B202 – Customer Analysis: Developing Patron Personas
11:30 AM – 12:15 PM
Any marketer or web designer will tell you that creating user personas is a great way to target your services, but just how do you do that? What are the steps involved, and how can we narrow the wide variety of people we serve down to 10 or so “types”? Through examples of step-by-step brainstorming and analysis, Koerber walks you through distilling anecdotal and objective information about your users into an appropriate number of patron personas. Utilize your own experience and understanding of your patrons to make tools to help you develop new programs, focus a marketing campaign, or redesign your website.
A203 – Failcamp
1:30 PM – 2:30 PM
Amy Buckland, Krista Godfrey, Jan Dawson, Char Booth
This interactive session focuses on things that we’ve tried that have failed, and what we’ve learned from the experience. We don’t often discuss our failures in libraryland, and frequently end up repeating the mistakes of our neighbors. Godfrey and Buckland discuss Second Life failures in academic libraries, Dawson talks about the failures of VoIP, and Booth looks at her experiences of using video as a chat reference tool. Bring your stories and share so that our lessons-learned knowledgebase grows!
C204 – Patron-Driven Ebook Acquisition
3:30 PM – 4:15 PM
Lisa Sibert, John Novak, Keith Powell, Holly Tomren
UC Irvine Libraries set about to develop a pilot project for patron-driven acquisition (PDA) of ebooks with the goal of saving money in the collections budget. The pilot was intended to allow ebooks to be purchased for current-year imprints as a means of replacing a portion of the traditional print approval plan acquisitions. As the various e-book provider models were investigated, and as we developed the framework within which the pilot needed to operate, we were met with seemingly insurmountable obstacles at every turn: from the publishers’ reluctance to release print and electronic books simultaneously — or at least within a specified embargo period — to the difficulty of integrating a PDA program with the print approval plan to avoid purchasing content in duplicate formats. We would like to share our experiences in the hopes that other libraries will join our efforts to convince e-book publishers and providers to make a patron-driven acquisition of ebooks program more viable for libraries which wish to replace their traditional print approval plans and better serve their user population.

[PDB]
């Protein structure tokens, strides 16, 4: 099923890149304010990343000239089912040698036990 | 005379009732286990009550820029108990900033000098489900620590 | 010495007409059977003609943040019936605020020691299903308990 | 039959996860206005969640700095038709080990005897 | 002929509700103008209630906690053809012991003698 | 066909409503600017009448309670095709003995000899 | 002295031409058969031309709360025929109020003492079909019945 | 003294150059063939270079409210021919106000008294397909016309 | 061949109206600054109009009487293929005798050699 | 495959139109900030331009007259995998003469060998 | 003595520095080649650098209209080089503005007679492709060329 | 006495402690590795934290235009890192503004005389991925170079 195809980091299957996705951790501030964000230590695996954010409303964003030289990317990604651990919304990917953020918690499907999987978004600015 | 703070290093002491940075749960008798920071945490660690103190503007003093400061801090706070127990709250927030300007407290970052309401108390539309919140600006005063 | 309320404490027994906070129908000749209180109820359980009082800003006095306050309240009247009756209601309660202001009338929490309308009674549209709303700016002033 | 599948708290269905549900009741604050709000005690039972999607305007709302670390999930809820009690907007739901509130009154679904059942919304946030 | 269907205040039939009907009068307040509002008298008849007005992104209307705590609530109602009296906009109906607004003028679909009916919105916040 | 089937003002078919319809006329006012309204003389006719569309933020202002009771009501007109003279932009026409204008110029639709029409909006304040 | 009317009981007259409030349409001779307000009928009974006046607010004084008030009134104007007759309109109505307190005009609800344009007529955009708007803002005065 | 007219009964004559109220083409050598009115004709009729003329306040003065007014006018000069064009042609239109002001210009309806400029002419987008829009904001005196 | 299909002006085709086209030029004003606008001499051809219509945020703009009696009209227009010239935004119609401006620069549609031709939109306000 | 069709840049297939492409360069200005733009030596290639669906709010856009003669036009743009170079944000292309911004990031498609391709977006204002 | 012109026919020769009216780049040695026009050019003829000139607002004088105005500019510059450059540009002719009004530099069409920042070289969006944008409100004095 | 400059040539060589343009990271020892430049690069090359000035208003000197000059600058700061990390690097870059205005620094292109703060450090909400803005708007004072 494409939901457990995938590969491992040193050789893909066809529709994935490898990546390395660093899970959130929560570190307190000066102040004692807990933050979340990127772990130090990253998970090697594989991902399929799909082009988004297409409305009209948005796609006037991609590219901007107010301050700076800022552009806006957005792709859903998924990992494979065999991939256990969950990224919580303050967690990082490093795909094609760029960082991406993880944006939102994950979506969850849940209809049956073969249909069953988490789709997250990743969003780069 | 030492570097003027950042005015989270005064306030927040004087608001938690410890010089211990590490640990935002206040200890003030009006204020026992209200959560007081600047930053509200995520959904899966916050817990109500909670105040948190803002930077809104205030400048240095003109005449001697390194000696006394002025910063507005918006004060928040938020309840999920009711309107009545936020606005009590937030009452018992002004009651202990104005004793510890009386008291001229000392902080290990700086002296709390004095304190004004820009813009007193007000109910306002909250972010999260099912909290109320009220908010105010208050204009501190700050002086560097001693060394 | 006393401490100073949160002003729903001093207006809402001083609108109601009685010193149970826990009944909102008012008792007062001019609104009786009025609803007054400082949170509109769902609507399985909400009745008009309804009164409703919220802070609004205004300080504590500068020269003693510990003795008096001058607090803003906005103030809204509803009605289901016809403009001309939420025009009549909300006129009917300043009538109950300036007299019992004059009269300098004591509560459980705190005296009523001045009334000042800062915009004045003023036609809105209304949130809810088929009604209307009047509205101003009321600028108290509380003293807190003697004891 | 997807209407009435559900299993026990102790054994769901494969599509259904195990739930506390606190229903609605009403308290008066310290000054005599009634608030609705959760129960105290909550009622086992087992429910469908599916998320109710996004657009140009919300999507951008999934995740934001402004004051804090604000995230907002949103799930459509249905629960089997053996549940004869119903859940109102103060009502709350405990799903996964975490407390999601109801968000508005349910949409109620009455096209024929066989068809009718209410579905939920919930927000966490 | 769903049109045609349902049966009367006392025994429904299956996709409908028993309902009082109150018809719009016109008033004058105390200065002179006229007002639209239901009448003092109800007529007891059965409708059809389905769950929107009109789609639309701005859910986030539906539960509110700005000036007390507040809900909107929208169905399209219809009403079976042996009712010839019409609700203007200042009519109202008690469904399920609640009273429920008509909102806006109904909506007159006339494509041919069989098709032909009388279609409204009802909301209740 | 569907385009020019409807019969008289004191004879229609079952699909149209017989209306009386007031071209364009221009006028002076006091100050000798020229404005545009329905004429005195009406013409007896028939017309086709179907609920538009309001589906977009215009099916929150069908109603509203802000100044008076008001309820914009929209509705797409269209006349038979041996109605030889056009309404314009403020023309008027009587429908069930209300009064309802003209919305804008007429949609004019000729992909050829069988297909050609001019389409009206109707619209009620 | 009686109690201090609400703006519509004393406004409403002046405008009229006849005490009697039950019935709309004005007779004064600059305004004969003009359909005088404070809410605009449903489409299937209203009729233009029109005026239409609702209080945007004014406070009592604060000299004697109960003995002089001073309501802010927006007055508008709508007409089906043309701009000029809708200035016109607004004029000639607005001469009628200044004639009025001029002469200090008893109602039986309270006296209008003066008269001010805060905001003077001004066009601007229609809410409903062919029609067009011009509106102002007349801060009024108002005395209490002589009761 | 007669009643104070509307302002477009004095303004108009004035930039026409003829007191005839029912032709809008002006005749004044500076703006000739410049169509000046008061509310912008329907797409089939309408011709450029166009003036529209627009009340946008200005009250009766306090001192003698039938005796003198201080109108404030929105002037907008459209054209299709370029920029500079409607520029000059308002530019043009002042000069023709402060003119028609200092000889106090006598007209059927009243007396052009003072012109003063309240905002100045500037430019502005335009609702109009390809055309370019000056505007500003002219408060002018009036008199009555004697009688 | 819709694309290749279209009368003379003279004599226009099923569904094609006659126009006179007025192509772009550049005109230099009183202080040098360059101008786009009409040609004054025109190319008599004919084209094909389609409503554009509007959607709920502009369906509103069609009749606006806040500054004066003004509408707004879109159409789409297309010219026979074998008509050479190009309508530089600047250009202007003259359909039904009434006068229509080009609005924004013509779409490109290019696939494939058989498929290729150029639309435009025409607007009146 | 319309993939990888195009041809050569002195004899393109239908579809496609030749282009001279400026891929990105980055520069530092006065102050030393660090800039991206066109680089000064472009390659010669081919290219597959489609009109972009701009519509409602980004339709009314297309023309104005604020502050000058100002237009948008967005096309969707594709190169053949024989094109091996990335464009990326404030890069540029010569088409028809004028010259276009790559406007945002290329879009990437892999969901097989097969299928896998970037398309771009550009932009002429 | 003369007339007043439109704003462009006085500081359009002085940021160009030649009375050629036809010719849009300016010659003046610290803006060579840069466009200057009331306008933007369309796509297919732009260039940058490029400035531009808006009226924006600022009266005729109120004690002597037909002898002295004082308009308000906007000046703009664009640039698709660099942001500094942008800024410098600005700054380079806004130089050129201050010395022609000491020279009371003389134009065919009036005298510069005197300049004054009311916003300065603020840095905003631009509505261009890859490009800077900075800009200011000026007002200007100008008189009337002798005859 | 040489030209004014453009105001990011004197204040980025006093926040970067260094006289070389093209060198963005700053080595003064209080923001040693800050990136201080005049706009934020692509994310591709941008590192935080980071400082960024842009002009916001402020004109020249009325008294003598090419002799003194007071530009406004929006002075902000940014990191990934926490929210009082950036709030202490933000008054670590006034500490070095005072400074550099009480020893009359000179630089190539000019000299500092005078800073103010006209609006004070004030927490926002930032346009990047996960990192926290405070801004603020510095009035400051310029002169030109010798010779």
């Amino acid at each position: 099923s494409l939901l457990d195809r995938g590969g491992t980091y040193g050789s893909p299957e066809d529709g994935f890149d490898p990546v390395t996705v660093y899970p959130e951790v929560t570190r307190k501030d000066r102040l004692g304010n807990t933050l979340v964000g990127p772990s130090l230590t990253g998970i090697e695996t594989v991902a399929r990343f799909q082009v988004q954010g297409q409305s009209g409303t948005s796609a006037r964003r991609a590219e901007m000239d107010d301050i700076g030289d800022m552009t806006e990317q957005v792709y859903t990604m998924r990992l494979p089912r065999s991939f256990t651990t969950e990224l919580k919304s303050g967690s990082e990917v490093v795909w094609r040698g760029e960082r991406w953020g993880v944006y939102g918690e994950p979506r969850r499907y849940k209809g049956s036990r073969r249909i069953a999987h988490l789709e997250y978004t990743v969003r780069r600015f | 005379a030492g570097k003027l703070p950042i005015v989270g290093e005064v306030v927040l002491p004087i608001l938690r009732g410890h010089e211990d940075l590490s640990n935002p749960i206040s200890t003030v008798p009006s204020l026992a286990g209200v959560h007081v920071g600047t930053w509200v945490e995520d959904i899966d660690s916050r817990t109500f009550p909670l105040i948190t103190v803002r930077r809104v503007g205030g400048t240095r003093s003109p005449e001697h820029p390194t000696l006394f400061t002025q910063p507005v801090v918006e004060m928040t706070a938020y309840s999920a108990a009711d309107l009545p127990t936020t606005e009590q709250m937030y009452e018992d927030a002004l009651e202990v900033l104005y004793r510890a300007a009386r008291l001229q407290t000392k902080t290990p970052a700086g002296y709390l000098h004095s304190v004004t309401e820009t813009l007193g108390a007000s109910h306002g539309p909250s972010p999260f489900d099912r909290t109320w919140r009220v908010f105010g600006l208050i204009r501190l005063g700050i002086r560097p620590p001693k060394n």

Rip Van Winkle’s Libraries in 2510
7:30 PM – 9:30 PM
Ernie Ingles, Erik Boekesteijn, Jaap Van de Geer, Stephen Abram
Where are libraries going, not just in 3-5 years, but in 500 years? Join our visionary panel; hear their insights then stretch your imagination to see if you can predict what info pros will be doing in 500 years, what new and exciting tools we’ll be using, programs and services we’ll be pursuing, relationships we’ll be building, and lots more. Check out the interview that sparked this program (http://www.vimeo.com/11440203) and create a video/or audio track of a song you would like to contribute to this program.